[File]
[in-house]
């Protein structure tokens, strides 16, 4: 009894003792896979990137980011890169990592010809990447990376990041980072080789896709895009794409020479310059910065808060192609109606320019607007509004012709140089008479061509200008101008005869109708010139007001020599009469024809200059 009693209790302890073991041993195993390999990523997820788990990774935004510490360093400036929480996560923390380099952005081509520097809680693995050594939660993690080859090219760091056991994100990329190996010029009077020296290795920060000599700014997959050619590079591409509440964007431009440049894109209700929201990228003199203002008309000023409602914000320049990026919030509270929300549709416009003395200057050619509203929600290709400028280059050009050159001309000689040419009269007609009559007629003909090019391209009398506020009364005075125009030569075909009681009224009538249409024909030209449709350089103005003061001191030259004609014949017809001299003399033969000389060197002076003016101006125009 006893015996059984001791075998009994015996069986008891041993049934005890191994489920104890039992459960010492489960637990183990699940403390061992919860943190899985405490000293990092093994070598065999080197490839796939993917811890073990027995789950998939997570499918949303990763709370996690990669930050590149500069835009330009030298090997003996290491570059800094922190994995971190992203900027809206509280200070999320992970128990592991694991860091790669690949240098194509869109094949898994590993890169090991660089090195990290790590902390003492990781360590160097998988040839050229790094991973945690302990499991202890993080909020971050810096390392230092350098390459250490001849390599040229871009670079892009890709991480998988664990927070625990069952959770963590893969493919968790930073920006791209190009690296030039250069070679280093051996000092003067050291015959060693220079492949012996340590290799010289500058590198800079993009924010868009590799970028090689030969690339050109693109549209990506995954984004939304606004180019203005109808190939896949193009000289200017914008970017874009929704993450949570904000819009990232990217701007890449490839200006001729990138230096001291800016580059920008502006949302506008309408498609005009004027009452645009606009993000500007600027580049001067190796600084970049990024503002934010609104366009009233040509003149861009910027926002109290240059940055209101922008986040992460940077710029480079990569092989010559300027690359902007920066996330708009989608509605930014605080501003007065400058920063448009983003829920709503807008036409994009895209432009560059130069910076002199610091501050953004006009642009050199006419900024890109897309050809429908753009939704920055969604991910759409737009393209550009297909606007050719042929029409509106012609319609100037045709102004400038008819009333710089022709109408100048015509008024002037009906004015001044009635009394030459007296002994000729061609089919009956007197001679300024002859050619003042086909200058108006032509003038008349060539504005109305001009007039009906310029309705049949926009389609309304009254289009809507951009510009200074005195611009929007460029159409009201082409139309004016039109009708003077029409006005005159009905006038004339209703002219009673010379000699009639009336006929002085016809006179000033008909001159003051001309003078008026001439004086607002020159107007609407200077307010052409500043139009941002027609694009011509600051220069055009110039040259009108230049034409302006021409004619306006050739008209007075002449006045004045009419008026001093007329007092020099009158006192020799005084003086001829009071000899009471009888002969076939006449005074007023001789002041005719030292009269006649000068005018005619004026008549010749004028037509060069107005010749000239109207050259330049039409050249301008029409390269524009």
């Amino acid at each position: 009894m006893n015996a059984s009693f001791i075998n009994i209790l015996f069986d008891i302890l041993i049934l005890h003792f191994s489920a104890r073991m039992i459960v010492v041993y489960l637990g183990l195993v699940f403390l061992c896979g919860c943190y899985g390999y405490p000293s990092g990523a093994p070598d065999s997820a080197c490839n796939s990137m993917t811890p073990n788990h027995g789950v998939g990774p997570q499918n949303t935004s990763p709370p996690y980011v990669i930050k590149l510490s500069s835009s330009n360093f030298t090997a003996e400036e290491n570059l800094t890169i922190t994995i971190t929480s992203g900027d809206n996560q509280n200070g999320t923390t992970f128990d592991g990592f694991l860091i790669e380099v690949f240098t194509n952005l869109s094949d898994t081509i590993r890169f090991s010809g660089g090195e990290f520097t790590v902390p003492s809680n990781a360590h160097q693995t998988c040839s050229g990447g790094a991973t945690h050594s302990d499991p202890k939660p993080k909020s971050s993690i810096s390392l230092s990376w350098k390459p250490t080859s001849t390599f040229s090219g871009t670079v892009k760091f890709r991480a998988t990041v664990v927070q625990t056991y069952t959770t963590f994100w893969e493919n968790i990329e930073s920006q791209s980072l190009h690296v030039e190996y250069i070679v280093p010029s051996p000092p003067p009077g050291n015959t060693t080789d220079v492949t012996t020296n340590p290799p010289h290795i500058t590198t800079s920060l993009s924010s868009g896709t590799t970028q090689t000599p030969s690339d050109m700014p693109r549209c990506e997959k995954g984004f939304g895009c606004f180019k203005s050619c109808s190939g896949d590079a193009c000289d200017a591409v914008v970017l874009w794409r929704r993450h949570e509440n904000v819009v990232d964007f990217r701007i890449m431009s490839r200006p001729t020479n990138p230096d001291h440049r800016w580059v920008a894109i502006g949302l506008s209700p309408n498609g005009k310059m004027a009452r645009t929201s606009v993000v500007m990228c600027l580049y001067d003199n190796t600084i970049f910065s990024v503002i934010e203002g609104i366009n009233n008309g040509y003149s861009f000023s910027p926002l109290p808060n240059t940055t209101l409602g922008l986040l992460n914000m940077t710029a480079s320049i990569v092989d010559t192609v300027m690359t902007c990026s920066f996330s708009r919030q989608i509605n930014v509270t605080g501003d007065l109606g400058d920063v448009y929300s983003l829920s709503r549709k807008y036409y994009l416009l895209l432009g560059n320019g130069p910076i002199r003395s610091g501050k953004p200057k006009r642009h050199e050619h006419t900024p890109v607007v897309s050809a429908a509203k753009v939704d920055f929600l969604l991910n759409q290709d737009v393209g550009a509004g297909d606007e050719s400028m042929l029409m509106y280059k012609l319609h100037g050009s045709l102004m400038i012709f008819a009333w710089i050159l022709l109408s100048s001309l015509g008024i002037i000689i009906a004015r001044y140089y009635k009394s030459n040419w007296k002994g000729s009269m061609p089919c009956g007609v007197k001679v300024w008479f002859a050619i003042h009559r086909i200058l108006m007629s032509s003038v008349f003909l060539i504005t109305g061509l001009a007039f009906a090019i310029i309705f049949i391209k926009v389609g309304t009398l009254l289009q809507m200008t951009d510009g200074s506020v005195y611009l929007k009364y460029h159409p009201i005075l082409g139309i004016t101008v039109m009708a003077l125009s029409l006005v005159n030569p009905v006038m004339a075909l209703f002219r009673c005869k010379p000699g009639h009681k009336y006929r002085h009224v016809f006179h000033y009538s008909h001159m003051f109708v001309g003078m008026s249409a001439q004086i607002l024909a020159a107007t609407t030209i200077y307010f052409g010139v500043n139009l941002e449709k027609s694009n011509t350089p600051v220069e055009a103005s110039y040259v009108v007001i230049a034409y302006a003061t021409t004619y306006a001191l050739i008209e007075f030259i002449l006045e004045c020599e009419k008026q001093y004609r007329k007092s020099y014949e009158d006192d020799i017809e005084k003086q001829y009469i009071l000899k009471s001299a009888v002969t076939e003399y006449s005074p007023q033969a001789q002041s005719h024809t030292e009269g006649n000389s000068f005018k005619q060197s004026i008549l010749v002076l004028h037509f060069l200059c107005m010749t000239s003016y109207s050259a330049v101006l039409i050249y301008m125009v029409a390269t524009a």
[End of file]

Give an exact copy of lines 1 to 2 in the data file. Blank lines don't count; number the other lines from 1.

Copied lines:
[in-house]
């Protein structure tokens, strides 16, 4: 009894003792896979990137980011890169990592010809990447990376990041980072080789896709895009794409020479310059910065808060192609109606320019607007509004012709140089008479061509200008101008005869109708010139007001020599009469024809200059 009693209790302890073991041993195993390999990523997820788990990774935004510490360093400036929480996560923390380099952005081509520097809680693995050594939660993690080859090219760091056991994100990329190996010029009077020296290795920060000599700014997959050619590079591409509440964007431009440049894109209700929201990228003199203002008309000023409602914000320049990026919030509270929300549709416009003395200057050619509203929600290709400028280059050009050159001309000689040419009269007609009559007629003909090019391209009398506020009364005075125009030569075909009681009224009538249409024909030209449709350089103005003061001191030259004609014949017809001299003399033969000389060197002076003016101006125009 006893015996059984001791075998009994015996069986008891041993049934005890191994489920104890039992459960010492489960637990183990699940403390061992919860943190899985405490000293990092093994070598065999080197490839796939993917811890073990027995789950998939997570499918949303990763709370996690990669930050590149500069835009330009030298090997003996290491570059800094922190994995971190992203900027809206509280200070999320992970128990592991694991860091790669690949240098194509869109094949898994590993890169090991660089090195990290790590902390003492990781360590160097998988040839050229790094991973945690302990499991202890993080909020971050810096390392230092350098390459250490001849390599040229871009670079892009890709991480998988664990927070625990069952959770963590893969493919968790930073920006791209190009690296030039250069070679280093051996000092003067050291015959060693220079492949012996340590290799010289500058590198800079993009924010868009590799970028090689030969690339050109693109549209990506995954984004939304606004180019203005109808190939896949193009000289200017914008970017874009929704993450949570904000819009990232990217701007890449490839200006001729990138230096001291800016580059920008502006949302506008309408498609005009004027009452645009606009993000500007600027580049001067190796600084970049990024503002934010609104366009009233040509003149861009910027926002109290240059940055209101922008986040992460940077710029480079990569092989010559300027690359902007920066996330708009989608509605930014605080501003007065400058920063448009983003829920709503807008036409994009895209432009560059130069910076002199610091501050953004006009642009050199006419900024890109897309050809429908753009939704920055969604991910759409737009393209550009297909606007050719042929029409509106012609319609100037045709102004400038008819009333710089022709109408100048015509008024002037009906004015001044009635009394030459007296002994000729061609089919009956007197001679300024002859050619003042086909200058108006032509003038008349060539504005109305001009007039009906310029309705049949926009389609309304009254289009809507951009510009200074005195611009929007460029159409009201082409139309004016039109009708003077029409006005005159009905006038004339209703002219009673010379000699009639009336006929002085016809006179000033008909001159003051001309003078008026001439004086607002020159107007609407200077307010052409500043139009941002027609694009011509600051220069055009110039040259009108230049034409302006021409004619306006050739008209007075002449006045004045009419008026001093007329007092020099009158006192020799005084003086001829009071000899009471009888002969076939006449005074007023001789002041005719030292009269006649000068005018005619004026008549010749004028037509060069107005010749000239109207050259330049039409050249301008029409390269524009």